By Hank and Joli Fichter
Sitting down to a well-prepared meal lets you step away from the stresses of the day to focus on nourishment and those with whom you are sharing the meal. Meal time provides not only an opportunity to discuss farm business matters, but, when guests are at the table, it allows for discussion of the production efforts and methods that have gone into the meal.
On our farm we frequently have guests who are unaware of the challenges of food production. At our table you can almost always find food that was produced on the farm or food that was purchased from local growers. The importance of “know your food, know your farmer” is always evident.
It is our intention to know who and how our food has been grown or raised. With this knowledge, we are comfortable with the ’70s slogan, “you are what you eat.” Our dinner guests frequently have not heard this or have long ago discounted this approach.
Since we grow primarily vegetables, we have the ability and knowledge to limit the outside pressures on our products. Since starting our operation, we have developed a network of providers for foods that we do not personally produce. This “food networking” has allowed not only wonderful, vetted bounty for our table, but has enabled us to share information with our friends, family and customers so they, too, may have secure knowledge of what they are serving at their tables.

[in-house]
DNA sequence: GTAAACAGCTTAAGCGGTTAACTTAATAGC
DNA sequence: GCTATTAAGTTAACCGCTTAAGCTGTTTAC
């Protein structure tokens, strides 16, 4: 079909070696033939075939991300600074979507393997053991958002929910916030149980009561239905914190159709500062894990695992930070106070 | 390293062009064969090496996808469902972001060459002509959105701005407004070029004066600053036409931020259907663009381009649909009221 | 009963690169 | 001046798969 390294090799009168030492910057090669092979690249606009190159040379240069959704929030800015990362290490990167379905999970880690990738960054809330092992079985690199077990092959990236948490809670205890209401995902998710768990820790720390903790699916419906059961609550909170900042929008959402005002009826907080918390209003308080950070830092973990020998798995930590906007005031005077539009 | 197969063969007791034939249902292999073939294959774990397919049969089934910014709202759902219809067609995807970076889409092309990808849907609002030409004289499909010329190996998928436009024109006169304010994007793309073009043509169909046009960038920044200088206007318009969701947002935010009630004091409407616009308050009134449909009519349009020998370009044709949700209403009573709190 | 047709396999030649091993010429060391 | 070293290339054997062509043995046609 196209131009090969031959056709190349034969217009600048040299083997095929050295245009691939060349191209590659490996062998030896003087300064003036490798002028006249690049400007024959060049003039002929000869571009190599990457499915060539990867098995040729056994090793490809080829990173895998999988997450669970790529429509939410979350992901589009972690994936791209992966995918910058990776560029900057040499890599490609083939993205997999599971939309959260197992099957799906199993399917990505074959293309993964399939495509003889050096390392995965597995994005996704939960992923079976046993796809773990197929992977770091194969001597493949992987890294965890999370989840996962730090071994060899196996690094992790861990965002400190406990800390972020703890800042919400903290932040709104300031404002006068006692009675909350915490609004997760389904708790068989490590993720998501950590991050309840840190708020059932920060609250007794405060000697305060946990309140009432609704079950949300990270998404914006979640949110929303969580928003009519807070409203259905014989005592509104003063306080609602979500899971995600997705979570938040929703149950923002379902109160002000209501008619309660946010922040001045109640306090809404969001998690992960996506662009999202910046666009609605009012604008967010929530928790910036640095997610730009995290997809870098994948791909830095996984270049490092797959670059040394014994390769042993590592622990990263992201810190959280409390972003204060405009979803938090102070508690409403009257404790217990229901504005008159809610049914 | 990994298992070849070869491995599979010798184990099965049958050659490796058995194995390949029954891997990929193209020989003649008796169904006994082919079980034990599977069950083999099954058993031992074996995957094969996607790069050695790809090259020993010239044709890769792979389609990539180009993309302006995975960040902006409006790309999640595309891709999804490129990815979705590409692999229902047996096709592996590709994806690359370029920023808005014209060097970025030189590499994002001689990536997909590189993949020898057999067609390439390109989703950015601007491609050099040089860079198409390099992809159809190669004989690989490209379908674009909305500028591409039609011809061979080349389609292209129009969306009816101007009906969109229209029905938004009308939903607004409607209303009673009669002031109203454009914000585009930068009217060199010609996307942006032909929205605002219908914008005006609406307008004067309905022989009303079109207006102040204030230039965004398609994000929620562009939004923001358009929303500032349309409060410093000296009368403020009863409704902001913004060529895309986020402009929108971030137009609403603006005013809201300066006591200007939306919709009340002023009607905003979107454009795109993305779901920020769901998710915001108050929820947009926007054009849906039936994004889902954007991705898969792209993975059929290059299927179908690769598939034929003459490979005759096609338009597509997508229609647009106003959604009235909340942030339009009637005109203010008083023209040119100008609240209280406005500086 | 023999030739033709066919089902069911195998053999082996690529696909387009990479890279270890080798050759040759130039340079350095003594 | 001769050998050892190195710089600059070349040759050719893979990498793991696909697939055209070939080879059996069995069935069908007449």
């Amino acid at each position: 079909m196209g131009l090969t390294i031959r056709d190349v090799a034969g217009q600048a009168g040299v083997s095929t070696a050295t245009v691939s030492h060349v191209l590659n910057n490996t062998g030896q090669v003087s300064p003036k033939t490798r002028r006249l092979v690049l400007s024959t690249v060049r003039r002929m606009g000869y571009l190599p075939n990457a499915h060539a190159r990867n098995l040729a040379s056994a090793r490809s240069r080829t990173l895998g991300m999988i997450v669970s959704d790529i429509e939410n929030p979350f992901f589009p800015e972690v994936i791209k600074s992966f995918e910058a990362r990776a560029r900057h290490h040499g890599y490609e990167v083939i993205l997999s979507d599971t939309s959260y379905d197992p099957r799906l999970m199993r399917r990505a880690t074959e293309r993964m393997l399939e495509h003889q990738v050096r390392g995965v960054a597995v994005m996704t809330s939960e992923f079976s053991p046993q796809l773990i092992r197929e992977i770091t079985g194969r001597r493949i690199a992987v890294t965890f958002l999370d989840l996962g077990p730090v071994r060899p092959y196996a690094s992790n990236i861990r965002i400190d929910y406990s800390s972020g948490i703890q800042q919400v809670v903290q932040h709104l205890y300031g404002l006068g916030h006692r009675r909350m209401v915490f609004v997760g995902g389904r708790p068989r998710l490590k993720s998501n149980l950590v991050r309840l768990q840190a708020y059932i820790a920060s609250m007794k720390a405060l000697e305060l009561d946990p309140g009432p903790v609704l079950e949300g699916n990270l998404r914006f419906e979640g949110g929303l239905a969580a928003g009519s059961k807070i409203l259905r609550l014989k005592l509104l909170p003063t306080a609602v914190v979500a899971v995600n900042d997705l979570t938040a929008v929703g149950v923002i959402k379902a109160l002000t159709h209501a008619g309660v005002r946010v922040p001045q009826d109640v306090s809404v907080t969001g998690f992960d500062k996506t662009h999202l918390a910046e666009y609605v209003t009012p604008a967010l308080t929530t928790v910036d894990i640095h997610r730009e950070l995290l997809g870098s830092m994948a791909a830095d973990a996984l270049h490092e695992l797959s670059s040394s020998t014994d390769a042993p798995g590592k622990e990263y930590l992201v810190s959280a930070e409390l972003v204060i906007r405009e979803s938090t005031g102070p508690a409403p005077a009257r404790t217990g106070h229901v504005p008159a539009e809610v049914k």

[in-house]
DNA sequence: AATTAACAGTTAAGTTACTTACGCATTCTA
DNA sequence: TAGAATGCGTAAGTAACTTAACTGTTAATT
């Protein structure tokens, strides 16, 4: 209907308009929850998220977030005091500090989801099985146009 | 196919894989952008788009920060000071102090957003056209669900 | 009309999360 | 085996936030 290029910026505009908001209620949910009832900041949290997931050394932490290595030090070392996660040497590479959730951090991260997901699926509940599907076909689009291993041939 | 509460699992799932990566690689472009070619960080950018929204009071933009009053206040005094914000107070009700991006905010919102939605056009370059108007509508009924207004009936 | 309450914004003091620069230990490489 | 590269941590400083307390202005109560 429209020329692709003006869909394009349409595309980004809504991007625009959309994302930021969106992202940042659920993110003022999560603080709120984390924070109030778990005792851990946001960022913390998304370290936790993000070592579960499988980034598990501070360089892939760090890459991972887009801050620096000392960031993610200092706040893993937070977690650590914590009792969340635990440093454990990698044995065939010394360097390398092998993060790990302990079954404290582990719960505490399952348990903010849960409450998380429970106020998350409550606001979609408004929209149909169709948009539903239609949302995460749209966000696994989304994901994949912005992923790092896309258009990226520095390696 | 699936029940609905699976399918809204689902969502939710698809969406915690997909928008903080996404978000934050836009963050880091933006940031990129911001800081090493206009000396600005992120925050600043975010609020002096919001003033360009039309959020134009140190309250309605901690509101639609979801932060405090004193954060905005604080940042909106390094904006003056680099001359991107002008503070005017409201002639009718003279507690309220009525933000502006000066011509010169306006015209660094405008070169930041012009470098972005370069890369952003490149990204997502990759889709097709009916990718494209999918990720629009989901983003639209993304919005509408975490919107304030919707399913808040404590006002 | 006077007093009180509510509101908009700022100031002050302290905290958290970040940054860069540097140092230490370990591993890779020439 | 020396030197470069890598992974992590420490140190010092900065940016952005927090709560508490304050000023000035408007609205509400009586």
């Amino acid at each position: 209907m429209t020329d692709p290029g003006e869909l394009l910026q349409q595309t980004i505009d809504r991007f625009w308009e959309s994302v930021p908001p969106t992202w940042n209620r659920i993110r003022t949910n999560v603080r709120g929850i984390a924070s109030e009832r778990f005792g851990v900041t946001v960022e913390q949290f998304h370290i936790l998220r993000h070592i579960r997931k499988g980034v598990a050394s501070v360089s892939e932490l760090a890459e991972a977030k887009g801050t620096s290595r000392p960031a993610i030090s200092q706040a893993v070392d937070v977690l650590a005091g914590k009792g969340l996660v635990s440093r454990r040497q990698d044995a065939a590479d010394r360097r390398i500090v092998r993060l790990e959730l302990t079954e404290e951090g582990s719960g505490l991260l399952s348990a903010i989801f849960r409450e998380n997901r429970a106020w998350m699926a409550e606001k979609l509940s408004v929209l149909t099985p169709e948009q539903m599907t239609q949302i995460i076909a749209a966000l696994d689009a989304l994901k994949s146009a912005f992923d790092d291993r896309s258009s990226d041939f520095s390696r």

Having sources of locally produced food has changed the way we live. We were struck with how differently things can taste when they are served right off the vine or out of the ground. Likewise, the meats, poultry, eggs, and milk have a more fulfilling flavor and meaning when sourced locally.
Having created our own network of sourcing all of our fresh products locally, we support local businesses, small farmers, and our environment. I include the environment because when you source locally, you eliminate the need to have your food transported, sometimes thousands of miles, saving the contribution to green house gases.
Sourcing locally also means that your food has not been subjected to storage extension practices. Valuable for the simple fact that we have a lot of people to feed on this planet, often these practices suspend the ripening/spoiling stage of the product using sanitizing methods, temperature control, packaging and/or the introduction of certain gases.
Living in Ohio, we have tremendous resources to produce all the basic foods we need. It is hard to do it all yourself. The resources are most likely within miles or minutes of your home. We all benefit from sourcing locally with a stronger local economy.
Hank and Joli Fichter run Fichter Farm as a CSA farm in Minerva, Ohio. They deliver fresh produce to 40 families on a weekly basis for 20 weeks during the main growing season, and also sell produce at the downtown Canton Farmers’ Market, through Healthy Heart in Alliance, Anthony Petitti Garden Center in Louisville, and Deli Ohio in downtown Canton.
Joli also shared her experiences as an agricultural entrepreneur earlier this spring at the Eastern Ohio Women in Agriculture conference.
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